I guess it would be good if you could at least visually, in the least cumbersome way to you possible, make a comparison between those two. I've seen videos of modern microscopes on youtube, and at least to me, everything "looks" similar. But I'm not experienced enough to see differences, which is why I wanted some side by side images to compare the older with new systems. Or if anyone else with experience could describe their own observations based on visual evidence they've seen, that would be nice too.

Tom Jones
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Re: Olympus BHS vs modern microscope

#8 Post by Tom Jones » Thu Mar 26, 2020 3:48 am

Antartica,

From a practical point of view, having nicer objectives serves no purpose unless, and until, you need them. If you are "not experienced enough to see differences", buy a decent microscope and learn how to use it. When you are no longer limited by your experience, and can tell the difference, you'll know what you need and why.

Or just buy the most expensive microscope you can afford and don't worry about it. It's unreasonable to ask someone else to do a time-consuming comparison for you.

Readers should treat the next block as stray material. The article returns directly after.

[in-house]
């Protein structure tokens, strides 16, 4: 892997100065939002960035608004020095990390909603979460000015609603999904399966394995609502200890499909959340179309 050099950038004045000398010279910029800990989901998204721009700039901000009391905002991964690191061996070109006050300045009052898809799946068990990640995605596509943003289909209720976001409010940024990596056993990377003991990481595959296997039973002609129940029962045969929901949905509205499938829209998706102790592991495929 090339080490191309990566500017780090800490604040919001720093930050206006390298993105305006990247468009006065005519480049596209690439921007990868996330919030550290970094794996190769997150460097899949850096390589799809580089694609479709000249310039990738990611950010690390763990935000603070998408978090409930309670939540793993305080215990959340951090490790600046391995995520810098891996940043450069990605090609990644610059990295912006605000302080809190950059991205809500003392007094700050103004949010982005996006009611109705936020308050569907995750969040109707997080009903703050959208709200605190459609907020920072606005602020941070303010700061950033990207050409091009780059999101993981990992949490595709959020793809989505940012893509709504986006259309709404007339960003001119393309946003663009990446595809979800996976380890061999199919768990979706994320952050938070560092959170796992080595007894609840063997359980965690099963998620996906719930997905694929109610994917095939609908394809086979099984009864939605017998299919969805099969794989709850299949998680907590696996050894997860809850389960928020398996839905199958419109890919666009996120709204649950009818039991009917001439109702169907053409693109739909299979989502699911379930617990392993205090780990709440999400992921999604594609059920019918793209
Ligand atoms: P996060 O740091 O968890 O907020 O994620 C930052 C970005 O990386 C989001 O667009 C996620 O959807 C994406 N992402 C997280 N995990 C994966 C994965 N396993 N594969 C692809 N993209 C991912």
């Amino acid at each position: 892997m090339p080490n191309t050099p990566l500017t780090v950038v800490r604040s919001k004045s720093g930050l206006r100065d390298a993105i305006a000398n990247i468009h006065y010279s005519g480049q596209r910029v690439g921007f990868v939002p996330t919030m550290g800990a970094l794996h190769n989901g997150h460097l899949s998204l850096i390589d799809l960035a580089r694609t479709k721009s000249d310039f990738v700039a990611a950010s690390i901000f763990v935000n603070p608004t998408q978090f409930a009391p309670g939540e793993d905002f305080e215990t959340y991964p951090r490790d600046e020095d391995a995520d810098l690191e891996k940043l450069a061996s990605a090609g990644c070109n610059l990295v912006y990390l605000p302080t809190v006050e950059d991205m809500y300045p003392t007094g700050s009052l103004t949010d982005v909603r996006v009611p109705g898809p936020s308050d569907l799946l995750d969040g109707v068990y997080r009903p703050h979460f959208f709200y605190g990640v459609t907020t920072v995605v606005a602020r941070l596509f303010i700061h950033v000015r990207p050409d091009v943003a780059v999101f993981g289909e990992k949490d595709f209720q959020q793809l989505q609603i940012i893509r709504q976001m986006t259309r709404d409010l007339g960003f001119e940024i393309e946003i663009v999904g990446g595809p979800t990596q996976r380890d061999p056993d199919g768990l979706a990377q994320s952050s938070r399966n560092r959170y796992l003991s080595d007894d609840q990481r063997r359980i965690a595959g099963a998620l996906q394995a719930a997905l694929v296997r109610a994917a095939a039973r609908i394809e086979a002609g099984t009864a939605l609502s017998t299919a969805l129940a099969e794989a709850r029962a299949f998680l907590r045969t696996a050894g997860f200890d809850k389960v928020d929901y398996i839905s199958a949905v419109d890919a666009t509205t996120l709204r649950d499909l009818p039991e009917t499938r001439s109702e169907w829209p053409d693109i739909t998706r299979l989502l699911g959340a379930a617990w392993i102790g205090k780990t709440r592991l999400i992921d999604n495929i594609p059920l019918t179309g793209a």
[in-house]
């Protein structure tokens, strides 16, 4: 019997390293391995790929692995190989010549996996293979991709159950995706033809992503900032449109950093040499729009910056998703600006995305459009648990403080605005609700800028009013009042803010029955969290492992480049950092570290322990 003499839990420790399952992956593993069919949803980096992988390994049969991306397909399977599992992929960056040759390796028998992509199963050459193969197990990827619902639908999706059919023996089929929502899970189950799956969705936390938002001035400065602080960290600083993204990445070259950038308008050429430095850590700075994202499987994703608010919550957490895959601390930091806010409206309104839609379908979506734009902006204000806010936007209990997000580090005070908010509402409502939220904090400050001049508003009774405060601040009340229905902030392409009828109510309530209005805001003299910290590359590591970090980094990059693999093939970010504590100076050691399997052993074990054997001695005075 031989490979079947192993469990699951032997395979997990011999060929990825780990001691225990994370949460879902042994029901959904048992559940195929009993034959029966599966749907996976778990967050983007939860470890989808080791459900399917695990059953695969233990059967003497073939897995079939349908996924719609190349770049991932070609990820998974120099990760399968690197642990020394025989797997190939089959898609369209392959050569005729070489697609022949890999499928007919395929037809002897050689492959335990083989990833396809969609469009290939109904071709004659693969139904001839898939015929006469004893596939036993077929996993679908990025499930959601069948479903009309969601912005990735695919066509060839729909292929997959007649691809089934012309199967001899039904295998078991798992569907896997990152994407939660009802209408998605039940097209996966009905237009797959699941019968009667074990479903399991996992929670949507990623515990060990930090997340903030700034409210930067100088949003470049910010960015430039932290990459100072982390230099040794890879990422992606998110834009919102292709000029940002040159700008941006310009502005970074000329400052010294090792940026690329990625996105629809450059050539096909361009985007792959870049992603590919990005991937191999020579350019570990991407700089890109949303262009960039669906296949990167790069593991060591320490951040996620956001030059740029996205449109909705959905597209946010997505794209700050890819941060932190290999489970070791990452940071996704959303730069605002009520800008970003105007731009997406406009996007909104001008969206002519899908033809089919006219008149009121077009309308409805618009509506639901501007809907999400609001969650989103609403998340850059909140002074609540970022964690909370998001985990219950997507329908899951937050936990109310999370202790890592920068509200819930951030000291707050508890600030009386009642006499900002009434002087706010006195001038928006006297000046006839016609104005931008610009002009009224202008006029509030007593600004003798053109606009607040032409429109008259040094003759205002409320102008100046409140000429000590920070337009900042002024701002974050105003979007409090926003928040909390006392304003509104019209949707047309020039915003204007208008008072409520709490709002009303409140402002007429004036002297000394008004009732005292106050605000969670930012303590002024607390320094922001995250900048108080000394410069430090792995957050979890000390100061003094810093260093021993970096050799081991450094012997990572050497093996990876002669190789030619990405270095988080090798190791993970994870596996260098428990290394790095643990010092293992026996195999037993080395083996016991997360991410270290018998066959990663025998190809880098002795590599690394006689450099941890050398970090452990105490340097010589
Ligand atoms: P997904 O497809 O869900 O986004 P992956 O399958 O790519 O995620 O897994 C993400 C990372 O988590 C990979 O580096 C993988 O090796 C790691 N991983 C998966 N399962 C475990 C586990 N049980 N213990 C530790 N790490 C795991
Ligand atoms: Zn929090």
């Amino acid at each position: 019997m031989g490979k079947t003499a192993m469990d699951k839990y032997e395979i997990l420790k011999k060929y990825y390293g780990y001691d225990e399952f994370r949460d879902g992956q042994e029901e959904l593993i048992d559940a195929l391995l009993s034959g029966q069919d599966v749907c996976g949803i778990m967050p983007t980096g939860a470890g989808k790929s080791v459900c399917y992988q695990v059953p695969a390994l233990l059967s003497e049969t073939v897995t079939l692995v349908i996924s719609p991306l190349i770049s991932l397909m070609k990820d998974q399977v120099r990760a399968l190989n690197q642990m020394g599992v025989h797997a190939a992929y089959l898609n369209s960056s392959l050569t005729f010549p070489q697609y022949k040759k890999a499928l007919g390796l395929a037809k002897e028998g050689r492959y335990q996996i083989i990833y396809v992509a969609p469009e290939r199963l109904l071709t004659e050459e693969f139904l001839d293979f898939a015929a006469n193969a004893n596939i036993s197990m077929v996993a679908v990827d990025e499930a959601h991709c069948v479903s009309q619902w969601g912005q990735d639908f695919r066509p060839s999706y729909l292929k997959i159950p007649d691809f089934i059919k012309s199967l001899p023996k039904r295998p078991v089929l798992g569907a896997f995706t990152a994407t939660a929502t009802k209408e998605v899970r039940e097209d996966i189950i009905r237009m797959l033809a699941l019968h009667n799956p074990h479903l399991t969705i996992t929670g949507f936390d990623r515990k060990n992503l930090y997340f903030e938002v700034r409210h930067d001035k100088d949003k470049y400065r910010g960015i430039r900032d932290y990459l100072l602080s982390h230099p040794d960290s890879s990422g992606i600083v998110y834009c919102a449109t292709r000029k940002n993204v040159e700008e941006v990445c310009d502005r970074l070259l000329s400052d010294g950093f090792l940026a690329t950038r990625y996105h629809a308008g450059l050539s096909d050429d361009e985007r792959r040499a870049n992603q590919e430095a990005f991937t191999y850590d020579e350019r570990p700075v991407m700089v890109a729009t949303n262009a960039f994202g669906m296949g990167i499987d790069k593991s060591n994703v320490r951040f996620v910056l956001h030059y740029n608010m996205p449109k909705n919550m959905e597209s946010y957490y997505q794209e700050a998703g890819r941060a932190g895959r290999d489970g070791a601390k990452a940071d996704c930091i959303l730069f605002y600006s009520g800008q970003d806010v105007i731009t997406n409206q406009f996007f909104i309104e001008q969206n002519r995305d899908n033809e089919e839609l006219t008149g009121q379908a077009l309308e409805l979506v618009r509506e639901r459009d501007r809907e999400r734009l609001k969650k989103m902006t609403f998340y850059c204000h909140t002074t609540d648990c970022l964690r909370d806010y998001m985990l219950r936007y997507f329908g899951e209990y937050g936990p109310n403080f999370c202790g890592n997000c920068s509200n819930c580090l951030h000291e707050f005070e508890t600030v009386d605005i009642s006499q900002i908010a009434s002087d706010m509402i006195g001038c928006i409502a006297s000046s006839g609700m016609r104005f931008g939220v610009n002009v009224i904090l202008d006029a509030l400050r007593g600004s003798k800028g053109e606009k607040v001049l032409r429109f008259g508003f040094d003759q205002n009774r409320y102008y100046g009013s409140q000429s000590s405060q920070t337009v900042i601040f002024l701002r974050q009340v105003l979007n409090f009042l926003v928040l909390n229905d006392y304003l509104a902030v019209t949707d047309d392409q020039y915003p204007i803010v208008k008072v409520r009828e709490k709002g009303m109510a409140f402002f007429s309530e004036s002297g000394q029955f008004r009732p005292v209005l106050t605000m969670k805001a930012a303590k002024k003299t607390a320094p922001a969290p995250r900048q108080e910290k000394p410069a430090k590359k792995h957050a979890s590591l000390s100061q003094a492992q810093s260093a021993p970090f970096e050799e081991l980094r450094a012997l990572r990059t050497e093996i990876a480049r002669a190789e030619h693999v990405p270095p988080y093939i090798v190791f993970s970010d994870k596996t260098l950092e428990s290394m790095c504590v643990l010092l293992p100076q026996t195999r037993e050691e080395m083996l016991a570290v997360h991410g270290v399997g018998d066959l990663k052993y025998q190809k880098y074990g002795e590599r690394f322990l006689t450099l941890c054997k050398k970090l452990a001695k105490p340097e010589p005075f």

Antartica
Posts: 31
Joined: Wed Mar 04, 2020 4:52 am

Re: Olympus BHS vs modern microscope

#9 Post by Antartica » Thu Mar 26, 2020 4:21 am

Tom Jones wrote:
Thu Mar 26, 2020 3:48 am
Antartica,

From a practical point of view, having nicer objectives serves no purpose unless, and until, you need them. If you are "not experienced enough to see differences", buy a decent microscope and learn how to use it. When you are no longer limited by your experience, and can tell the difference, you'll know what you need and why.

Or just buy the most expensive microscope you can afford and don't worry about it. It's unreasonable to ask someone else to do a time-consuming comparison for you.
Yeah, I agree. There's so much to learn, it's better to take it slow and enjoy the hobby. For future reference, I did find this old thread which answered a lot of questions. viewtopic.php?t=4143